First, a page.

The San Patricios

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To the dismay of many U.S. officers, men were requesting permission to join O’Sullivan’s outfit. Others were interested in starting ranches or businesses in Mexico and wanted to be mustered out of the Army there. There would be trouble, possibly even a mass desertion, if these men were forced to return to the States just to be discharged. Of all people, Colonel Harney went to Washington to represent their position to the President, and he got honorable discharges for every U.S. veteran who preferred to remain in Mexico. The U.S. Army withdrew from Mexico City on June 1, 1848, and moving in right behind the departing troops as guards at the presidential palace and the legations were O’Sullivan’s men.

 

One of the last duties of the U.S. forces in Mexico City involved a punishment detail. John O’Reilly and his men, heads shaved, were driven from the Citadel by fife and drum rattling out “The Rogue’s March.” Beyond the gates of the Citadel, the guards watched astonished as O’Reilly took off his tattered prison garb and drew on the most magnificent tunic any of the soldiers had ever seen. It was the formal uniform coat of a Mexican colonel, emblazoned with the orders and decorations awarded to a foreigner by a grateful nation. After mounting a fine horse, Don John spurred off in the company of Mexican generals.

It turned out to be bad company. O’Reilly became involved in an aborted military coup at a time when Mexico was tired of dictators, and he was exiled. He probably left to return to Ireland in 1850, but there the trail gives out. There’s no record that he ever got home.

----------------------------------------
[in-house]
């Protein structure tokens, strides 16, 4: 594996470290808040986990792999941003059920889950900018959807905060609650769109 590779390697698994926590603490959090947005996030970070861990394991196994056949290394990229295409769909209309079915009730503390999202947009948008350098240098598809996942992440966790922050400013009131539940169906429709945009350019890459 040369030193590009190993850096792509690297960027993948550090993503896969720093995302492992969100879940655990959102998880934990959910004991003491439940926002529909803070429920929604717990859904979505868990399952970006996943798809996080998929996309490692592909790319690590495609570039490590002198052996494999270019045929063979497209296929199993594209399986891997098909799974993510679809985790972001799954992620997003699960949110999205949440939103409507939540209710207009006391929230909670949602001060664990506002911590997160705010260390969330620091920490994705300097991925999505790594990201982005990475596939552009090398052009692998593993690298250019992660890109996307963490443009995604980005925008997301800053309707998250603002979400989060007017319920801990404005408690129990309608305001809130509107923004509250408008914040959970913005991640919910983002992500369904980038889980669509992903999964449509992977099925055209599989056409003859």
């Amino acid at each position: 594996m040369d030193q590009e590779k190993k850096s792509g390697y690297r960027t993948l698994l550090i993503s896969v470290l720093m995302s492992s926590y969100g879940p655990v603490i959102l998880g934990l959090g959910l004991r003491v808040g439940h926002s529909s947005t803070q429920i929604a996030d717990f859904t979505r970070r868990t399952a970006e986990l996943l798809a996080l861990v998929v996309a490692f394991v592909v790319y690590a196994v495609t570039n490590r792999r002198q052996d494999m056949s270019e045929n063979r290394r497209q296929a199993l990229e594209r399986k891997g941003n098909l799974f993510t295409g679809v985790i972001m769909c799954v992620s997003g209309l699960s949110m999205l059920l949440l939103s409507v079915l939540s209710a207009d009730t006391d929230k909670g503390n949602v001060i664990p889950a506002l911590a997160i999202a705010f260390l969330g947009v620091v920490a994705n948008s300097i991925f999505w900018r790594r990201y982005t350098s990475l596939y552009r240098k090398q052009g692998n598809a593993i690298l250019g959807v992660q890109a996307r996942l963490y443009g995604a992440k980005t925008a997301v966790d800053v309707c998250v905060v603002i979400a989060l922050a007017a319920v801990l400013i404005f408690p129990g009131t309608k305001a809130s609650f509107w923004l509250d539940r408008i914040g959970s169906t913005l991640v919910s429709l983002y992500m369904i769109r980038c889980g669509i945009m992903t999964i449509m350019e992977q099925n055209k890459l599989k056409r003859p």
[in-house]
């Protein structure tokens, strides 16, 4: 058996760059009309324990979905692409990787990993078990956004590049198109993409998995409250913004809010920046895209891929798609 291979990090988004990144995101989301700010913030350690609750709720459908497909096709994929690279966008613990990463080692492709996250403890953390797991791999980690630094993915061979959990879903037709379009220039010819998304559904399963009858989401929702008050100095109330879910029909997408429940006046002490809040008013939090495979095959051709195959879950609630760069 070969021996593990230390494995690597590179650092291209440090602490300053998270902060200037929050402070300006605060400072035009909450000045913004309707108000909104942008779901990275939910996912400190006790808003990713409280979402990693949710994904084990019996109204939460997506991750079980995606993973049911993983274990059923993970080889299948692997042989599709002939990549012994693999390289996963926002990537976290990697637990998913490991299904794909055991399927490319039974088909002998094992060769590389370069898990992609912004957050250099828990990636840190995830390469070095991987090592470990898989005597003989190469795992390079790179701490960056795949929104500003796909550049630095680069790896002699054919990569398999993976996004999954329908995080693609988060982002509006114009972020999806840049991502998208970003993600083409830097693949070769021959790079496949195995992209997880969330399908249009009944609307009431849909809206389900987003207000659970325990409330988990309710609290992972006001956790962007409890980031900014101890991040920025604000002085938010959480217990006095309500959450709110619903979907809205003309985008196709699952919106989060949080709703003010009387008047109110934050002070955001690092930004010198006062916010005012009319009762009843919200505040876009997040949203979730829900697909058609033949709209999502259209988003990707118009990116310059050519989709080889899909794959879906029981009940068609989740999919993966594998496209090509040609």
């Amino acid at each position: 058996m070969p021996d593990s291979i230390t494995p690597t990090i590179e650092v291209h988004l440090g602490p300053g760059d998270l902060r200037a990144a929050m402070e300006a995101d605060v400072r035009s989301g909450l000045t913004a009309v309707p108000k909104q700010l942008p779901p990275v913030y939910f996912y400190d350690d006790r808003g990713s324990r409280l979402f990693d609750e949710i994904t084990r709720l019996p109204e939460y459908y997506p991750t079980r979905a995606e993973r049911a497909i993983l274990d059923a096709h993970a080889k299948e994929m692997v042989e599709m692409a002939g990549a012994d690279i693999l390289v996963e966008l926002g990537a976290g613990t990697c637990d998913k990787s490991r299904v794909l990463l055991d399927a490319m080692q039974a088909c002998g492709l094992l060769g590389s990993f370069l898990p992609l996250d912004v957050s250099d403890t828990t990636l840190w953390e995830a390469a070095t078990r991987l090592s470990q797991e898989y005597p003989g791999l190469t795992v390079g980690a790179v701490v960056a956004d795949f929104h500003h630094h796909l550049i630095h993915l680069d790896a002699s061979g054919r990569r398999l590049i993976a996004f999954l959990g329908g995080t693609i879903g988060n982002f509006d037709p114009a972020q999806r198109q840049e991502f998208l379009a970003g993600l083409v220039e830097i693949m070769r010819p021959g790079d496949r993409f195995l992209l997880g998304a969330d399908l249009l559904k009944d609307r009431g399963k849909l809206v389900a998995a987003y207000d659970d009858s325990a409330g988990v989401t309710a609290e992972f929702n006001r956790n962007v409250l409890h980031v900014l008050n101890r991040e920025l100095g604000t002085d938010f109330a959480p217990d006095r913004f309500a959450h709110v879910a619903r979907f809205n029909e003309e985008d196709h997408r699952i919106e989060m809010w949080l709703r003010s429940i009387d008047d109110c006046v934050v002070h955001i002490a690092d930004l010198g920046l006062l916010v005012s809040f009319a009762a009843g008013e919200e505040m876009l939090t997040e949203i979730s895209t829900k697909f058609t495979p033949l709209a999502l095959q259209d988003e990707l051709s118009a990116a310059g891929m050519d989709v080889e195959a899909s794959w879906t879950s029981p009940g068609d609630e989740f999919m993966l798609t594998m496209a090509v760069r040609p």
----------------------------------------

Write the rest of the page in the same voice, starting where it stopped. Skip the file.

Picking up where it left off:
If O’Reilly was not forgotten in Mexico, neither were his men. The people of San Angel raised a monument to the San Patricios after the war. It was a cross bearing three images: a gamecock, a pair of dice, and a skull and crossbones. The imagery was summed up best by the historian Edward S. Wallace in 1950: “These unfortunate men were brave and fought, gambled, and lost.”

In 1960 a commemorative medallion was struck in honor of the San Patricios—“ con la gratitud de Mexico a los 113 años de su sacrificio” “—with the thanks of Mexico on the 113th anniversary of their deaths.” On its face are the escuda national , Mexico’s eagle and serpent, and an Irish cross. Unlike the grim symbols of the cross of San Angel, this one is decorated with sea horses and wolfhounds, and it is inscribed “Al Heróico Batallón de San Patricia—1847.”

On the reverse “un soldado irlandes con la vista fuera” (“a grim-faced Irish soldier”)leads his men to the stock ades at the Río Churubusco. In the background are a heavy cannon and the walls of the Convento de San Pablo.

There are no words inscribed on that side of the coin. In Mexico no words are necessary.